Lecture Summary, MP313 Number Theory III, Semester 2, 1999

Lecture 1
Revision of divisibility, congruences, congruence or residue classes, Euclid's algorithm: r0=a, r1=b, rk=rk+1qk+1+rk+2, 0 < rk+2 <rk+1 and gcd(a,b), the sequences sk,tk, where rk=ska+tkb, inverse of b (mod m), reduced residue class.
Lecture 2
Euler's phi function, complete set (mod m), the complete set ak+b, gcd(a,m)=1, reduced set (mod m), the reduced set kb, gcd(b,m)=1, solving a linear congruence ax b (mod m), multiplicativity of Euler's function, formula for Euler's function.
Lecture 3
Euler-Fermat theorem, summing Euler's function over the divisors of n, two proofs - one involving partitioning, the other via the multiplicative function obtained by summing a given one over the divisors of n, d(n), sigma(n) and perfect numbers.
Lecture 4
Characterisation of even perfect numbers, the Möbius function, summing the Möbius function over the divisors of n (two proofs), the Möbius inversion formula, application to formula for Euler's function, Chinese remainder theorem, 1-1 correspondence between residue classes mod m and the cartesian product of the residue classes mod mi, where m=m1...mt is a product of pairwise relatively prime moduli, the restriction of this to the group of reduced residue classes (mod m),
Lecture 5
Solving polynomial congruences (mod m) - using the Chinese remainder theorem to reduce the problem to m=pn, further reduction to m=p.
Lecture 6
ordma, prime divisors of x2n+1, calculating ordma efficiently, primitive root (mod m), primitive roots (mod p) exist.
Lecture 7
A primitive root/primality test, Pepin's test for primality of Fn=22n+1, Pocklington's test, Proth's theorem on the primality of n=h2m+1, h < 2m, primitive roots (mod pn) and (mod 2pn), primitive roots exist (mod m) if and only if m=2, 4, pn and 2pn, binomial congruences, solubility of xn a (mod p).
Lecture 8
The Legendre symbol , Euler's criterion, trapdoor functions, Shanks' baby steps-giant steps algorithm, quadratic residues and non-residues (mod p), evaluation of , solving x2 -1 (mod p) if p=4n+1.
Lecture 9
Multiplicativity of the Legendre symbol, np (the least quadratic nonresidue mod p), np is prime, , Blum numbers pq, quadratic residues (mod pq), principal square roots (mod pq), random bit strings and bitwise encryption.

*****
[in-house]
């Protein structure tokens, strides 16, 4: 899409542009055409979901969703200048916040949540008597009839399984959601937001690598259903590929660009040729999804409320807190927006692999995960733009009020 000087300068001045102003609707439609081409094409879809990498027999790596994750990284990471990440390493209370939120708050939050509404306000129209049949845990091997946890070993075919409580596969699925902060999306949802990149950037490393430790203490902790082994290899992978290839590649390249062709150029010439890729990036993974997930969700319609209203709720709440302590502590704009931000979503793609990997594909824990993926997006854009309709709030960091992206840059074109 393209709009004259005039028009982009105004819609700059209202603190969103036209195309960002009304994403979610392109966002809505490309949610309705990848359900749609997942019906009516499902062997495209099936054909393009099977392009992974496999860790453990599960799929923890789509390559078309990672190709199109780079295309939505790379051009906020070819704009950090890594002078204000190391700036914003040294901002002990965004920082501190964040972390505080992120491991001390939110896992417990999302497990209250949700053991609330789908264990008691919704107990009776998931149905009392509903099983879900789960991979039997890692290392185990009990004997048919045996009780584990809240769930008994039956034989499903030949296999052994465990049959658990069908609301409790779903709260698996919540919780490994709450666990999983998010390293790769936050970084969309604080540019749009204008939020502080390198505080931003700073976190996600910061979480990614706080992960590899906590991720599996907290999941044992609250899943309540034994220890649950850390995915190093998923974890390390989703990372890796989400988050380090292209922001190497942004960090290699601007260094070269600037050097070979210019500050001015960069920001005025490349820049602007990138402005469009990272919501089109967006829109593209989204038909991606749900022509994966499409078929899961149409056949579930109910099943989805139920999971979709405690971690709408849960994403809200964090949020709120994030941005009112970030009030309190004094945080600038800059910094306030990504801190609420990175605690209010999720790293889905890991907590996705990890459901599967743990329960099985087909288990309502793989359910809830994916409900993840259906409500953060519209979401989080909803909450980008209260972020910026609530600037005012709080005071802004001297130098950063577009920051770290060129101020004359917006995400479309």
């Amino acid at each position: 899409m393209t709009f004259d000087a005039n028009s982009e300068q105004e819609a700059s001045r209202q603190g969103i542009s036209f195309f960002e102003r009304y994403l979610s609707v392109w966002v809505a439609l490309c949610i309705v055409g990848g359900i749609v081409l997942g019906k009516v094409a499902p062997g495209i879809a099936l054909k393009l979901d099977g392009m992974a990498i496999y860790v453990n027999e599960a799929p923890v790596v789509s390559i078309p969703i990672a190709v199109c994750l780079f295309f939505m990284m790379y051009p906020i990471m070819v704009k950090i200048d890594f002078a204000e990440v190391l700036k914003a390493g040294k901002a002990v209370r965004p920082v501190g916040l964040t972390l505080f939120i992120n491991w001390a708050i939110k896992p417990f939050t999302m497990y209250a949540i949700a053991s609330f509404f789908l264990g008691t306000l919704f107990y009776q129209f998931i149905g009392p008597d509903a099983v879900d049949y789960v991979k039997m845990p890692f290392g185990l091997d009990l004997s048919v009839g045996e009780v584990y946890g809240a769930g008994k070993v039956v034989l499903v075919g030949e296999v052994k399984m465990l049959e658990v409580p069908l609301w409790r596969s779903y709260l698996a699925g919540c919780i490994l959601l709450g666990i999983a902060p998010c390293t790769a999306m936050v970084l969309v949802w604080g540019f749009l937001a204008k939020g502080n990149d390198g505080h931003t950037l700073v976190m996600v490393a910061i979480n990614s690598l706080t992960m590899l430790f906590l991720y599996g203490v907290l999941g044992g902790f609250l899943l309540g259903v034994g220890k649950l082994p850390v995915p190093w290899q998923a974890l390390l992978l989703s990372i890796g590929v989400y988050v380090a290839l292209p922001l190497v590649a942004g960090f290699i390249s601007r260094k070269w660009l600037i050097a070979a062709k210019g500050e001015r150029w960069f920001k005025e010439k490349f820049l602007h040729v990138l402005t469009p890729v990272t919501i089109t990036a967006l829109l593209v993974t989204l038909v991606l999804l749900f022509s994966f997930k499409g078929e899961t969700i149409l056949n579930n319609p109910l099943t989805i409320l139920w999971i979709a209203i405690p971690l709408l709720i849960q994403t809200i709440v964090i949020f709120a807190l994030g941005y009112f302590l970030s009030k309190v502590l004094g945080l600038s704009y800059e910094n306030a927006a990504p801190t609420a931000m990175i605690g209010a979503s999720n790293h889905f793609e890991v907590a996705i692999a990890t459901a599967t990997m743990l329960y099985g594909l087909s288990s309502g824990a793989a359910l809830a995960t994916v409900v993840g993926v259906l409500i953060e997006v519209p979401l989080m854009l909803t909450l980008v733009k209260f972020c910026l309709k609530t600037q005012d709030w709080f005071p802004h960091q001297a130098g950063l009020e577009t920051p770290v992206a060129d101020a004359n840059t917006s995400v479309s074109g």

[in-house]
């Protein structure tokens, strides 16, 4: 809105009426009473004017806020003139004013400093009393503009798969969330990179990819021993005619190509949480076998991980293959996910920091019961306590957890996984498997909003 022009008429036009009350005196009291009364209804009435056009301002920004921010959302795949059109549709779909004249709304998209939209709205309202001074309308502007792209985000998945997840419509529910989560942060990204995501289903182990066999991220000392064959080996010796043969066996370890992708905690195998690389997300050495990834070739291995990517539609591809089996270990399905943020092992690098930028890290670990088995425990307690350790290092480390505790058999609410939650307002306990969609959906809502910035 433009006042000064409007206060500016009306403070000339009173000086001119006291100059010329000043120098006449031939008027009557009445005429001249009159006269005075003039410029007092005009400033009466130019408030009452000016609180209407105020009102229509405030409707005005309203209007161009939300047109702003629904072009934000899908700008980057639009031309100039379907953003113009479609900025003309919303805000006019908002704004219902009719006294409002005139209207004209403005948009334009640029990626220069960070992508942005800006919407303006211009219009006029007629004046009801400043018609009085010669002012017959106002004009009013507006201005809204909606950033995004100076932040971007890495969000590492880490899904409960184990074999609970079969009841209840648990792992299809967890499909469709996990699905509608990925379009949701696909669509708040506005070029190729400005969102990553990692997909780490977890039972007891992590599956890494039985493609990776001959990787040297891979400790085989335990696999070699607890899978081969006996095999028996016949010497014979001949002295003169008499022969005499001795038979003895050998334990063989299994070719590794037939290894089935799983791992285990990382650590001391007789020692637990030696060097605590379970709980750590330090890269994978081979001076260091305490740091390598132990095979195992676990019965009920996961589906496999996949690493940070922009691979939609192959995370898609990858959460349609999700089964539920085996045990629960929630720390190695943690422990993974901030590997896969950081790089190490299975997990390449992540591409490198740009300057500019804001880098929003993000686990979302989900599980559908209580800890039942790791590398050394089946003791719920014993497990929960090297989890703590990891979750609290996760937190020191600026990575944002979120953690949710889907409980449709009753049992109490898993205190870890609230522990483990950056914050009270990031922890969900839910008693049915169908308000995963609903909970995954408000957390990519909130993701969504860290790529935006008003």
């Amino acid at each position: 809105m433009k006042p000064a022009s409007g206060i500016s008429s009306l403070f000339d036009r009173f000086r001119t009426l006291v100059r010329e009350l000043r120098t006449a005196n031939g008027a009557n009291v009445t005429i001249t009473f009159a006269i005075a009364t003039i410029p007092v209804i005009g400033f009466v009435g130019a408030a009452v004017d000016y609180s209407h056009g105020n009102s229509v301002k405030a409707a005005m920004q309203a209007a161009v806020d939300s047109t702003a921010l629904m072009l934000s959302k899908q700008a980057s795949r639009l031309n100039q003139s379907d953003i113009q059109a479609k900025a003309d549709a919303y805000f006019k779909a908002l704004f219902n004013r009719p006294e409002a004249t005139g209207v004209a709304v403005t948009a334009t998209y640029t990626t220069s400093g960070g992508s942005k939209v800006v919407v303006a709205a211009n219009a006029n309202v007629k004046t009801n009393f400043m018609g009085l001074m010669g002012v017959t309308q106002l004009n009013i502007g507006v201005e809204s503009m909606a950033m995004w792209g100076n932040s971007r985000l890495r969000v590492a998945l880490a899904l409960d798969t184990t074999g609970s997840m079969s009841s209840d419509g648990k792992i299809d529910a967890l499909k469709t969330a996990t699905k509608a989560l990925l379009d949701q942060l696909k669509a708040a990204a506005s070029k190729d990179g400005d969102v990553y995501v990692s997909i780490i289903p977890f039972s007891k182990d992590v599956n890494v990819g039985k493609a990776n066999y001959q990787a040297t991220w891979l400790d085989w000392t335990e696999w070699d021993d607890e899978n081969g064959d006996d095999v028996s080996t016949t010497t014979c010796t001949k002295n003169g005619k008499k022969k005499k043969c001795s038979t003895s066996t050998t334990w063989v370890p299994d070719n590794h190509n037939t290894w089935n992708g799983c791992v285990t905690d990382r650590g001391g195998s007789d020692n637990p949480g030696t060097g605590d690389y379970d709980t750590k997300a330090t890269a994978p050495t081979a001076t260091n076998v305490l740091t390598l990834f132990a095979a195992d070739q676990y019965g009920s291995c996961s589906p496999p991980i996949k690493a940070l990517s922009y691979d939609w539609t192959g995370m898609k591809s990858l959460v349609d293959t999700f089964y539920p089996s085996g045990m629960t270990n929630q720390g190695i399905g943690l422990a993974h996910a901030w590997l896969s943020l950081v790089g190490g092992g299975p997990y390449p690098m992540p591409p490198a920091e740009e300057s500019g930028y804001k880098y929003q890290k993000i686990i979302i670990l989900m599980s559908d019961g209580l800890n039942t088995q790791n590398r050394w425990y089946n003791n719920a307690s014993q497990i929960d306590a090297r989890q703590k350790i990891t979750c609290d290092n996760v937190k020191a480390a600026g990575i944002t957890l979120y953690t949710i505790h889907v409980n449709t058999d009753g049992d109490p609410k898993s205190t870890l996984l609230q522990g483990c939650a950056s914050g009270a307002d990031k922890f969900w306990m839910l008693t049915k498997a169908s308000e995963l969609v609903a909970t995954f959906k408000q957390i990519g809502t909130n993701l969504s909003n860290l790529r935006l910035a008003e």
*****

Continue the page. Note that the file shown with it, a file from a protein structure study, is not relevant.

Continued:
Lecture 10
Gauss' lemma, evaluation of , quadratic reciprocity.
Lecture 11
Applications of quadratic reciprocity: Evaluation of , primitive roots mod special primes, prime factors of 22n+1, converse of Pepin's theorem, evaluating the Legendre symbol, bad way:- factoring, good way:- Jacobi symbol .
Lecture 12
Reduced residues (mod 2n), Tonelli's √d (mod p) algorithm, calculating the integer part of a1/m, testing for perfect powers.
Lecture 13
Euclid's algorithm revisited, Thue's theorem on small solutions of ax y (mod b), Serret's algorithm for p=x2+y2, uniqueness of such a representation, extension to p=x2+ny2, n=2,3,5.
Lecture 14
Pseudoprimes and strong pseudoprimes, Lucas-Lehmer test for primality of 2p-1.
Lecture 15
Continuation of Lucas-Lehmer, finite simple continued fractions, 2 x 2 matrix notation.
Lecture 16
Partial quotients, convergents pn/qn, using Euclid's algorithm to find the simple continued fraction of a/b, uniqueness of the partial quotients, nested sequence property of the convergents, infinite simple continued fractions, nth complete quotient.
Lecture 17
Irrationality of an infinite simple continued fraction, finding the simple continued fraction of an irrational, [1,1,...] and [1,2,1,2,...],quadratic irrationals, reduced quadratic irrationals, an algorithm for finding the simple continued fraction of a quadratic irrational.
Lecture 18
Justification of the previous algorithm, purely periodic simple continued fractions represent reduced quadratic irrationals and conversely, simple continued fraction of d1/2, d rational, periodic simple continued fractions represent quadratic irrationals and conversely.
Lecture 19
Pell's equations x2-dy2=1, x2-dy2=±1 and associated multiplicative groups U and V, η and η0, (the least elements > 1 of U, V respectively), U={±η n | n an integer}, V={±η0 n | n an integer}, η02=η if x2-dy2= -1 has a solution.
Lecture 20
Finding η0 from the simple continued fraction for √d, the equation x2-dy2=±4, the associated multiplicative group W, and least element η1 > 1, x2-py2=-1 is soluble if p=4n+1 is prime, definition of p-adic integers in terms of coherent sequences, addition and multiplication of p-adic integers.
Lecture 21
contains all rationals of the form a/b with p not dividing b, p-adic units, px=0 implies x=0, nx=0 implies n=0 or x=0 if n is an integer, every nonzero p-adic integer has the form x=pmy, m 0, y a unit, is an integral domain, , the field of p-adic numbers.
Lecture 22
Every nonzero p-adic number has the form pnu, u a unit, p-adic value |x|p, limits, canonical series expansion a0+a1p + ··· of a p-adic integer, Cauchy sequences, ie. an+1 - an tends to zero, Cauchy sequences are bounded, completeness of the p-adic numbers.
Lecture 23
Pointed out that Serret's algorithm gives rk-12 - 2 tk-12=p if p=8n ± 1, completed proof of completeness, Hensel's lemma, versions 1,2,3. Application to square roots in .
Lecture 24
Example of 2-adic expansion arising from the 3x+1 mapping, compactness of , canonical p-adic expansion of a rational number and its periodic nature, the binomial series, example of (1+7/9)1/2 = -4/3 in , p=7.
Lecture 25
Strassman's theorem, further study.

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KRM 18th January 2002